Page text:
Workers picked up rocks and started throwing them at cops. Union leaders went to the line to separate the two groups and got savagely clubbed. Workers went nuts, overturned light poles and hit photographers. Cops charged the group with a police armored car and a Highway Patrol car drove straight at the crowd. The crowd rushed up and smashed out the windows on the cop car.

In other words, a police riot.

The prosecutor later charged 5 workers to make an example out of them, break the union, and as a blow against union activity in the state. . The governor himself said that it was the state’s “right to work” (terribly anti-union law) law that was at stake.

Charges were eventually dropped

We think we are so progressive here in the US, then something like this happens and it seems like we are back in 1934.

Patrick Tracy Burris is the Gaffney Serial Killer

Update 3:06 AM EST: My sources tell me that Patrick Burris had a woman with him right before he committed the Tyler Home Center killings. No one yet knows who the woman is.
I have found the rap sheet for Sharon Stamey. You can see it here (Sharon Stamey rap sheet). She is just a doper and a petty thief.

The name of the Gaffney Serial Killer was released in a press conference that occurred from 8-9 PM EST June 6. His name was Patrick Tracy Burris, age 42. The press conference said they had no address and he seems to have been something of a drifter.
However, my sources found his most recent address at age 42 living at Reidsville, North Carolina. That is north of Greensboro near the border with Virginia. However, in recent days, he was said to be living in Lincoln County, just north of Gaston County where he was shot dead. For details on his shooting by Gaston County police, see here.
His Reidsville address was about 120 miles northwest of Gaston County, where he was shot, and 150 miles north of Gaffney, South Carolina, where he committed his murder spree.
He had committed many crimes in many different states, in North Carolina, South Carolina, Florida, Maryland and Virginia. He was wanted on a warrant for being a habitual felon at the time he was killed.
He had a 25 page rap sheet for multiple robberies, breaking and entering, burglary, possession of stolen property, forgery and traffic offenses. Quite a bit of his rap sheet is available on the Net (link to Patrick Burris’ rap sheet).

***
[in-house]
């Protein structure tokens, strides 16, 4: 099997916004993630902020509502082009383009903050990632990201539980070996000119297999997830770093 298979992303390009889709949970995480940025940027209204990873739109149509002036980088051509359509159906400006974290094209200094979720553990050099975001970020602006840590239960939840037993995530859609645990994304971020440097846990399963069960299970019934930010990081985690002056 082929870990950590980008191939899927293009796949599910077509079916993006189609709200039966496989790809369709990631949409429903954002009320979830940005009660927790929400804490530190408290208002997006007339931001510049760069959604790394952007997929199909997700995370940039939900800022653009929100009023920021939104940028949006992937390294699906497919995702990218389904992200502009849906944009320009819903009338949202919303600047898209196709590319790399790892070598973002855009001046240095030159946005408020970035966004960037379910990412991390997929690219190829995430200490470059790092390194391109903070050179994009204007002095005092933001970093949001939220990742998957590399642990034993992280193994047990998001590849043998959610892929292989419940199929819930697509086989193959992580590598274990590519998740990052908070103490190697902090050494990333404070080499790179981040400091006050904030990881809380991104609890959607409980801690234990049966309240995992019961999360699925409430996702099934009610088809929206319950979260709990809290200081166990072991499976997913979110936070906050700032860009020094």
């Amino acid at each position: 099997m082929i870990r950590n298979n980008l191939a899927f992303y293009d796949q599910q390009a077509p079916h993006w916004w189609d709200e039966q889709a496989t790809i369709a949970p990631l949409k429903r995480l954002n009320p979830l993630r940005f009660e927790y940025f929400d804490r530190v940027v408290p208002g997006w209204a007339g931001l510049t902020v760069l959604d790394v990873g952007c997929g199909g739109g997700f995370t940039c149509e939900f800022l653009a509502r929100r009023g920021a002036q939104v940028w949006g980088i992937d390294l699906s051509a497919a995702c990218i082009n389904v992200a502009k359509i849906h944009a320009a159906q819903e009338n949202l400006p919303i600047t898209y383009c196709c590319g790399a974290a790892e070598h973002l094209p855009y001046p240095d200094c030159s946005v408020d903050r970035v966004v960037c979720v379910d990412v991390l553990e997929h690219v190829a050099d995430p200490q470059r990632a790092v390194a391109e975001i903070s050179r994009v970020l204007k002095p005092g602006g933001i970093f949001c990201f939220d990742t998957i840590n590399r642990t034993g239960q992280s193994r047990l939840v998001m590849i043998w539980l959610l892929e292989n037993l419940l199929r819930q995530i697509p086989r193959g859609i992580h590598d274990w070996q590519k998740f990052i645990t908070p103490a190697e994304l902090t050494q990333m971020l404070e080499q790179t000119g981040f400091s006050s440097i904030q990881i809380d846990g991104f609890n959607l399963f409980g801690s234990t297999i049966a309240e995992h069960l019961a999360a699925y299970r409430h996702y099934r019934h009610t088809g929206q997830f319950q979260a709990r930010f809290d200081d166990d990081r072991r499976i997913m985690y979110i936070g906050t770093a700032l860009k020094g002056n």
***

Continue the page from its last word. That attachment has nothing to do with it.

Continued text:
Here is a link to a 2001 news item about Burris being arrested in Wentworth, North Carolina and charged with five counts each of felony breaking and entering, felony larceny and felony possession of stolen goods. Burris was accused of breaking into three residences and five outbuildings on Price Road, Price Grange Road, Snead Room and Settlement Loop Road. It was probably for this set of crimes that he served eight years and was just released.
Wentworth is near Reidsville. He was living on Thornton Road in Eden, NC at the time of the 2001 arrest (map here). That’s about 1 mile south of the Virginia state line.
Burris was released from prison on April 29, 2009 after serving eight years in prison. That is only two months before he went on his murder spree.
There is apparently evidence, presently unreleased, that puts Burris in the Gaffney area during each of the three shooting incidents.
The caliber of the gun is not being revealed in the press conference, but my sources tell me it was a .25 caliber pistol that was used in all three killings. My sources also tell me that Burris was found with a rifle that was stolen during the killing of Kline Cash.
In addition, witnesses, possibly including Mrs. Cash, noted that the driver’s side door could only be opened from the inside and could only be opened from the outside. The driver had to roll down the window and reach outside to open the door. This is one of the details that the police were not releasing. Apparently the vehicle in Gaston County also could not be opened from the inside.

Photo of Patrick Tracy Burris, the Gaffney Serial Killer.
Photo of Patrick Tracy Burris, the Gaffney Serial Killer. Compare to the sketch of the killer below.

Here is a photo of the sketch of the suspect for comparison.
This is the second photo released of the Gaffney, SC serial killer. I assume he is still a White guy.
This is the second photo released of the Gaffney, SC serial killer. Compare to the photo of the killer above.

Here is another photo for comparison.
Another photo of Patrick Burris. Compare to the artist sketch.
Another photo of Patrick Burris. Compare to the artist sketch.